The benefit to clubs of employing a former hero as manager is unquestionably overrated, though so many continue to do it. Leeds United in the Eighties, under a whole succession of players from the Don Revie era, achieved nothing until an outsider called Howard Wilkinson came in and made them champions of England again; at Tottenham, Ossie Ardiles and then Glenn Hoddle were welcomed back with rapture but soon had to be discarded.
The one thing such an appointment does, apart from winning kudos for the chairman as a popular one, is give the new man a little extra time before the inviolable law of results kicks in. The added factor in Owen Coyle's favour as he waves to the crowd before today's game at home to Arsenal is simply that he is not Gary Megson.
Coyle may have spent only two years of his 22-year playing career in England but he is able to reminisce about happy days at Bolton from 1993-95, which he did on Friday at some length. For those who believe in omens, an FA Cup giant-killing over this afternoon's opponents was one of the highlights: "It was in 1994 and we had a fantastic Cup run," said Coyle. "We were eight minutes from being knocked out in the first round by Gretna, who were in the Unibond League at the time. The only reason I tell that part of the story is because I scored two goals in the last eight minutes to beat them 3-2.
"We beat Lincoln, then Everton and then we played Arsenal, the holders. I was able to score late on in the game to make it 2-2 and we beat them 3-1 at Highbury in the replay. But both games were real footballing games, and so enjoyable." There are clues there not just to his status as a local hero but, in that last sentence, to the type of football he wants to play, elaborated upon as follows: "I believe that the best sight in football is the ball hitting the back of the net. Second to that I believe that one of the classic sights is a winger taking on a full-back and getting crosses in the box, because as a fan you automatically get out of your seat and think something exciting is going to happen. I believe you have to pass and move the ball and get your wide players on it."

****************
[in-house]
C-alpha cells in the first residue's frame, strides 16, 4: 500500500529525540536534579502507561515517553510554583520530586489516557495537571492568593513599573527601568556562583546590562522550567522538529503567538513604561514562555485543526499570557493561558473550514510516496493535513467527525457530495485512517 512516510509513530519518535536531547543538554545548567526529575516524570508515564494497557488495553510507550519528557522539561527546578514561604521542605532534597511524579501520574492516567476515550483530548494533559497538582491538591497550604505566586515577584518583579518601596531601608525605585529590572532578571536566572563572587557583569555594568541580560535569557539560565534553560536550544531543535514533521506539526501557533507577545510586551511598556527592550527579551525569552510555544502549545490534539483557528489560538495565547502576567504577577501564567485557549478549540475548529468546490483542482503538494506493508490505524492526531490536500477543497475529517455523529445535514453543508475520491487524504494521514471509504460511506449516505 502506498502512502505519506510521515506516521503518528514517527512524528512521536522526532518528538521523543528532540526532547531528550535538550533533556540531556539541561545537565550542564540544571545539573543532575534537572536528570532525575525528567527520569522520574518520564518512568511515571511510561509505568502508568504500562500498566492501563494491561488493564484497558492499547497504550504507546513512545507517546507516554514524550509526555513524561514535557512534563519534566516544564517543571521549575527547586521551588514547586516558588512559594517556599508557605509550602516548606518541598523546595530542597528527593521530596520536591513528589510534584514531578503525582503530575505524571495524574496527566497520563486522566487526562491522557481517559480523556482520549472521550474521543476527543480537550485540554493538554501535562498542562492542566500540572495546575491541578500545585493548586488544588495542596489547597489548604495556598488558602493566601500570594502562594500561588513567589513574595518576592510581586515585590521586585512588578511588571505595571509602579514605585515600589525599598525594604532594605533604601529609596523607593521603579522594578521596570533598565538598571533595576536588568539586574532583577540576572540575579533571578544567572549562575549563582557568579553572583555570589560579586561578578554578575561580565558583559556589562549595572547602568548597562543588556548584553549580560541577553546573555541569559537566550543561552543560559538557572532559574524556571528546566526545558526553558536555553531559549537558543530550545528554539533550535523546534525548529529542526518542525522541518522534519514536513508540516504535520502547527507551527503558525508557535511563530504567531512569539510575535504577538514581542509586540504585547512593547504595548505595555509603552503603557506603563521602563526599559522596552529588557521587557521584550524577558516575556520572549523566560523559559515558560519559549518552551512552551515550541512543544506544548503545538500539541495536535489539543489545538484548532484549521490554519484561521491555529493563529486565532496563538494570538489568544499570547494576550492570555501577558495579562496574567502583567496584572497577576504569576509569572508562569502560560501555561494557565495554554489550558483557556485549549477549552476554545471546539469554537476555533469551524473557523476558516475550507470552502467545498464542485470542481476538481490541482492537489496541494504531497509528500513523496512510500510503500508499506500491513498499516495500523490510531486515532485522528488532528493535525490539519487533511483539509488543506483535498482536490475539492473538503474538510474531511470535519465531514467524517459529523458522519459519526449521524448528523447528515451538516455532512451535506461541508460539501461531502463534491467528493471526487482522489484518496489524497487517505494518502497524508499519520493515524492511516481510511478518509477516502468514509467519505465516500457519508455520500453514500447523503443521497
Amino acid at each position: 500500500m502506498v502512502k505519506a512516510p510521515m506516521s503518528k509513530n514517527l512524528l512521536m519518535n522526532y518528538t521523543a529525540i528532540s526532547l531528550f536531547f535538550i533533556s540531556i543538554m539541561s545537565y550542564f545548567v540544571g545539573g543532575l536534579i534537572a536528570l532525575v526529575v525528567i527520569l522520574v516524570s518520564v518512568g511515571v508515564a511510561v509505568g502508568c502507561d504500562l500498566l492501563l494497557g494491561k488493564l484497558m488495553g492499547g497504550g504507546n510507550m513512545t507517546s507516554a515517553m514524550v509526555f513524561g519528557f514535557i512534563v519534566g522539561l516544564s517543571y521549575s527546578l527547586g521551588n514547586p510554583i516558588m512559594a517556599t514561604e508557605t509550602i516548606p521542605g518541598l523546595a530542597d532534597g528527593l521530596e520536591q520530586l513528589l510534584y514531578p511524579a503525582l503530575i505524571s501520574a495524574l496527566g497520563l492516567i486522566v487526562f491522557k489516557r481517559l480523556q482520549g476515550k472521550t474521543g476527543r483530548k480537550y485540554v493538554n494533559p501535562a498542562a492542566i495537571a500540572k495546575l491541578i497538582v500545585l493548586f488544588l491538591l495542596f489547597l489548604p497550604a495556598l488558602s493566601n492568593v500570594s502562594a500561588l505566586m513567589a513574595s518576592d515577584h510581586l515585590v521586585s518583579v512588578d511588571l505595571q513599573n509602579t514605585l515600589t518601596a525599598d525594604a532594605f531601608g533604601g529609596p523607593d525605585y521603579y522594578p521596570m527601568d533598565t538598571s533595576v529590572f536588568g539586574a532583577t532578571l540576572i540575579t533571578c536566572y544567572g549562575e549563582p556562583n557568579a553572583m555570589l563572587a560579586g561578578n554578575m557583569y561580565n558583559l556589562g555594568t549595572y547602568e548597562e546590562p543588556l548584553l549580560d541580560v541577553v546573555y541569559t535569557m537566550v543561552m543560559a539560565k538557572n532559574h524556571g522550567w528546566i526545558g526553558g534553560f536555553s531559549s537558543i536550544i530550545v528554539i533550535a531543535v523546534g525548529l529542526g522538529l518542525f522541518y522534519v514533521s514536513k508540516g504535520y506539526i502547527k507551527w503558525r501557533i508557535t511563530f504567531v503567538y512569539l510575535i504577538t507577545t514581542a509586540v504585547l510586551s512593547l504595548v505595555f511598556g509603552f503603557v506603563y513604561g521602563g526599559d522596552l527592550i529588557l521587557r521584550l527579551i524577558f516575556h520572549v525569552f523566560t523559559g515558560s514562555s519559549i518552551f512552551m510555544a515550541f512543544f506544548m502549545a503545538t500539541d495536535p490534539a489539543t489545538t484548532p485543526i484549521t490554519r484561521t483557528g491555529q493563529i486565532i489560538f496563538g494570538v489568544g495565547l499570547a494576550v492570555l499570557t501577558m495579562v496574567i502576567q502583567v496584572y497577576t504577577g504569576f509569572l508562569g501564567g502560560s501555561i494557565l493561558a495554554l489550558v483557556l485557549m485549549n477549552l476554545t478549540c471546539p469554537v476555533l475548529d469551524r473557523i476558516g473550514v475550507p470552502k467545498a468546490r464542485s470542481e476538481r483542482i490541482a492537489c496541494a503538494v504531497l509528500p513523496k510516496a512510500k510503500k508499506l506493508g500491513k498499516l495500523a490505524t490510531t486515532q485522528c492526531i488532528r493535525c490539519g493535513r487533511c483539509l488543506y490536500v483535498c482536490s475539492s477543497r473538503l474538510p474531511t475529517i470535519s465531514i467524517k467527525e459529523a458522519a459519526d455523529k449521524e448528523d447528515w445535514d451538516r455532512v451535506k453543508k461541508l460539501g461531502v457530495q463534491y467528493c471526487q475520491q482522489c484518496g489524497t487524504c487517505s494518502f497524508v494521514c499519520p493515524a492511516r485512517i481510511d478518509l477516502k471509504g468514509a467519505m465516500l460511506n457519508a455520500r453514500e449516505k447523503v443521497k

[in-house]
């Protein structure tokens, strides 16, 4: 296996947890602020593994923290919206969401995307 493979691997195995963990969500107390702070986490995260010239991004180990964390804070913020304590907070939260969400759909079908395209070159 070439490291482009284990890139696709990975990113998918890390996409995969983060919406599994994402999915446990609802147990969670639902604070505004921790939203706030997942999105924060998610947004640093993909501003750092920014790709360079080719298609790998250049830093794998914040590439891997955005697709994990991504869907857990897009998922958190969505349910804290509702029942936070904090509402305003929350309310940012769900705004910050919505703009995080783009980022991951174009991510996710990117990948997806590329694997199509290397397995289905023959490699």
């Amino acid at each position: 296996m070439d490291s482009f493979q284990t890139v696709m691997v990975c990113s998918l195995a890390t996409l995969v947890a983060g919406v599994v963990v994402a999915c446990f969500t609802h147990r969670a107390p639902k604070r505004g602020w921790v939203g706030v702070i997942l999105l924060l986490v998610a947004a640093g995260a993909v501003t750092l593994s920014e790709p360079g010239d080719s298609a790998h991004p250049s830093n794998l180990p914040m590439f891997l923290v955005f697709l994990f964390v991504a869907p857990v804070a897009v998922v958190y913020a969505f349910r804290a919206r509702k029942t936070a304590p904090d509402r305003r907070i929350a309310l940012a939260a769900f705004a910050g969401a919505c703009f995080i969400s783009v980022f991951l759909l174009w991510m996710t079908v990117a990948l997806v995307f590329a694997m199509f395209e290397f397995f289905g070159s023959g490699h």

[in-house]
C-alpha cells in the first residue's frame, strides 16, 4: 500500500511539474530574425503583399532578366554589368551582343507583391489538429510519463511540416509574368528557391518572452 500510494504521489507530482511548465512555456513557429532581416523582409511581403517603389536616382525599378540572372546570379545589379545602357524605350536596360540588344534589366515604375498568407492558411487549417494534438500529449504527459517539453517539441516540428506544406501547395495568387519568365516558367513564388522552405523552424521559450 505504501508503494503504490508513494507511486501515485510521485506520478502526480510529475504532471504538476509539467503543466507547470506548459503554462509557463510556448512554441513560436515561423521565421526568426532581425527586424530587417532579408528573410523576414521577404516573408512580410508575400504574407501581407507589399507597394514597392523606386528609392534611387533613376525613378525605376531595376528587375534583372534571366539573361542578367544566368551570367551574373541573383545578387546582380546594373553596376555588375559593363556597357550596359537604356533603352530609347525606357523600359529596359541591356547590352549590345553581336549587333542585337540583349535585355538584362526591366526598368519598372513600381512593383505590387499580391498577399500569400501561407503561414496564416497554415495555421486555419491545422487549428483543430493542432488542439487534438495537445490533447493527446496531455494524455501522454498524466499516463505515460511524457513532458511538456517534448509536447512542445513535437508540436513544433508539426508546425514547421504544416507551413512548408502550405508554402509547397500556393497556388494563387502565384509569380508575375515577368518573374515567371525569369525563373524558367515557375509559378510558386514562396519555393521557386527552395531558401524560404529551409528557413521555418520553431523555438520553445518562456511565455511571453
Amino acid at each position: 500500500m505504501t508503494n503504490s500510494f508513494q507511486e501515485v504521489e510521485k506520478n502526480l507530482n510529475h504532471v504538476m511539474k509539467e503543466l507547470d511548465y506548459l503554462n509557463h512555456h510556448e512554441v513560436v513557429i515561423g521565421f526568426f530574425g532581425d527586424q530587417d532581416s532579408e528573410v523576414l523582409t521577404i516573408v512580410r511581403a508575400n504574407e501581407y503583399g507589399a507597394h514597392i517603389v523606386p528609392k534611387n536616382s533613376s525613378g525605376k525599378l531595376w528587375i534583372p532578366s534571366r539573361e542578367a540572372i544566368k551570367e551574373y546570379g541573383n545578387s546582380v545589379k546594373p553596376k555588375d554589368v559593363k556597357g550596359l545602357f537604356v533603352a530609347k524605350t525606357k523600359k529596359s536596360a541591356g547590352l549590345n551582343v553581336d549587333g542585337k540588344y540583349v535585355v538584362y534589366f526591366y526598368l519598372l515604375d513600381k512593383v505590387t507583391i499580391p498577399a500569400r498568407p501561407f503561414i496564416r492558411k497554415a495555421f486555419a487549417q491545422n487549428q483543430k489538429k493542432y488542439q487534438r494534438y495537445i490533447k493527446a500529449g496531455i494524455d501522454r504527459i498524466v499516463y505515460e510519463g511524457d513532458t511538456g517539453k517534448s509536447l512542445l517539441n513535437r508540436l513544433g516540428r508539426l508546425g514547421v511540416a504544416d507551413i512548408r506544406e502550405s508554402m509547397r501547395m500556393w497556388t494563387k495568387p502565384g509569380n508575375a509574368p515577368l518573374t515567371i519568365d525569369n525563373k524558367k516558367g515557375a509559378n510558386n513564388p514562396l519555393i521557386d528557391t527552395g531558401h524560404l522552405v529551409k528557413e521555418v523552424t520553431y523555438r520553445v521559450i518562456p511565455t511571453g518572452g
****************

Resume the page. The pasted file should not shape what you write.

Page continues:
It may not sound like the Bolton of recent vintage, knocking long passes towards a big, combative centre-forward, and Coyle acknowledges the transformation will not be instant. "You can't click your fingers and nothing happens overnight, [but] that's the way I want to play. I like to play the game at a decent pace, with the ball moving quickly and making one- against-one situations where you can excite people. To do that you have to pass and move that ball very quickly."
Rather like Arsenal, then; indeed, Burnley's drawn game against Arsène Wenger's swift pass-masters just before Christmas was one of his most enjoyable as a manager. "For me, he's the perfect ambassador and role model for building that type of team."
If remoulding a team's style takes time – a commodity few managers in a relegation position are blessed with – it is essential to have the support of the players. Impressive testimony is provided by the Icelandic full-back Gretar Steinsson, who says: "It's been a fantastic week. I came in this week feeling I was 16 or 17 and going for a trial. Everything is new, just a fantastic atmosphere, a positive thing. He really wants to be here and we have felt that. His energy is what it's all about – he wants to get this club forward. We have the battlers and powerhouses but we have the silky footballers too and can allow them to shine. I am sure his way of football will do that."
Coyle's departure from Turf Moor so soon after signing a four-year extension to his contract divided Burnley supporters into bitter idealists and mildly cynical pragmatists. Most were, naturally enough, in the former camp and regard his tears on walking away from the club with his assistants as being of the crocodile variety; a crocodile waiting to devour his former friends when they walk into the Reebok jungle on Tuesday week for what promises to be a tumultuous evening.
But first Arsenal, and a cat-and- mouse affair.